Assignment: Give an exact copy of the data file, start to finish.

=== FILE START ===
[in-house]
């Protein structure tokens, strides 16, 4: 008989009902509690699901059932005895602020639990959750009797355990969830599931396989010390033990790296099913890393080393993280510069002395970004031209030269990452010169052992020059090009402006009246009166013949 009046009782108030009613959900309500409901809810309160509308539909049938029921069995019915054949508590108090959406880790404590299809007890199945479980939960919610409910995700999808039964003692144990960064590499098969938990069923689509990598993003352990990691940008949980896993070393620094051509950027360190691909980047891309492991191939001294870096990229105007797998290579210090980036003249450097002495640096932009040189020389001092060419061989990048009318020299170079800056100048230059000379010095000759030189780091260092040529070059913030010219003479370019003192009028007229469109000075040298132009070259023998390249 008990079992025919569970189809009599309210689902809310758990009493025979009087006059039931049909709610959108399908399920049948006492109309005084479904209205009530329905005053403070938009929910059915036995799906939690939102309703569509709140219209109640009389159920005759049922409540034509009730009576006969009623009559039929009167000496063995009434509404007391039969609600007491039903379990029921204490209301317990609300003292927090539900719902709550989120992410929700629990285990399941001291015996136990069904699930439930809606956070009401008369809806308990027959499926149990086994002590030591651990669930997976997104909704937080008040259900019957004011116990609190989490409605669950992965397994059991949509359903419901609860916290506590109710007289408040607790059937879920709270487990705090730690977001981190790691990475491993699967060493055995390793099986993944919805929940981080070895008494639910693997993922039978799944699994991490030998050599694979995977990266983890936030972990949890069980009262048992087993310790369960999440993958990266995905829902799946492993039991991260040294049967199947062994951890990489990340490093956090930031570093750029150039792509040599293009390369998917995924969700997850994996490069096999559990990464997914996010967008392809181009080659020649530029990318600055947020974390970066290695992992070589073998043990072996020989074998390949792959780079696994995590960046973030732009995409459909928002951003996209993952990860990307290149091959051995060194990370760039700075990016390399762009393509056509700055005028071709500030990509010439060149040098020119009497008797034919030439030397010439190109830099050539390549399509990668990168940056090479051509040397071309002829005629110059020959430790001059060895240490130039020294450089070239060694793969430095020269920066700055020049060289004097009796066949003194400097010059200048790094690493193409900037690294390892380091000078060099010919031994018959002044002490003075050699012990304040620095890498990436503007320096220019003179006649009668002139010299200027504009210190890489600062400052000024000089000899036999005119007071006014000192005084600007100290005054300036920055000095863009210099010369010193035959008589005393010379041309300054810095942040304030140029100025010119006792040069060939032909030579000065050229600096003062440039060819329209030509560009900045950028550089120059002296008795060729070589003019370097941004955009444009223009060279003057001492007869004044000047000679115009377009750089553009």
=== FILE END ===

[in-house]
């Protein structure tokens, strides 16, 4: 008989009902509690699901059932005895602020639990959750009797355990969830599931396989010390033990790296099913890393080393993280510069002395970004031209030269990452010169052992020059090009402006009246009166013949 009046009782108030009613959900309500409901809810309160509308539909049938029921069995019915054949508590108090959406880790404590299809007890199945479980939960919610409910995700999808039964003692144990960064590499098969938990069923689509990598993003352990990691940008949980896993070393620094051509950027360190691909980047891309492991191939001294870096990229105007797998290579210090980036003249450097002495640096932009040189020389001092060419061989990048009318020299170079800056100048230059000379010095000759030189780091260092040529070059913030010219003479370019003192009028007229469109000075040298132009070259023998390249 008990079992025919569970189809009599309210689902809310758990009493025979009087006059039931049909709610959108399908399920049948006492109309005084479904209205009530329905005053403070938009929910059915036995799906939690939102309703569509709140219209109640009389159920005759049922409540034509009730009576006969009623009559039929009167000496063995009434509404007391039969609600007491039903379990029921204490209301317990609300003292927090539900719902709550989120992410929700629990285990399941001291015996136990069904699930439930809606956070009401008369809806308990027959499926149990086994002590030591651990669930997976997104909704937080008040259900019957004011116990609190989490409605669950992965397994059991949509359903419901609860916290506590109710007289408040607790059937879920709270487990705090730690977001981190790691990475491993699967060493055995390793099986993944919805929940981080070895008494639910693997993922039978799944699994991490030998050599694979995977990266983890936030972990949890069980009262048992087993310790369960999440993958990266995905829902799946492993039991991260040294049967199947062994951890990489990340490093956090930031570093750029150039792509040599293009390369998917995924969700997850994996490069096999559990990464997914996010967008392809181009080659020649530029990318600055947020974390970066290695992992070589073998043990072996020989074998390949792959780079696994995590960046973030732009995409459909928002951003996209993952990860990307290149091959051995060194990370760039700075990016390399762009393509056509700055005028071709500030990509010439060149040098020119009497008797034919030439030397010439190109830099050539390549399509990668990168940056090479051509040397071309002829005629110059020959430790001059060895240490130039020294450089070239060694793969430095020269920066700055020049060289004097009796066949003194400097010059200048790094690493193409900037690294390892380091000078060099010919031994018959002044002490003075050699012990304040620095890498990436503007320096220019003179006649009668002139010299200027504009210190890489600062400052000024000089000899036999005119007071006014000192005084600007100290005054300036920055000095863009210099010369010193035959008589005393010379041309300054810095942040304030140029100025010119006792040069060939032909030579000065050229600096003062440039060819329209030509560009900045950028550089120059002296008795060729070589003019370097941004955009444009223009060279003057001492007869004044000047000679115009377009750089553009």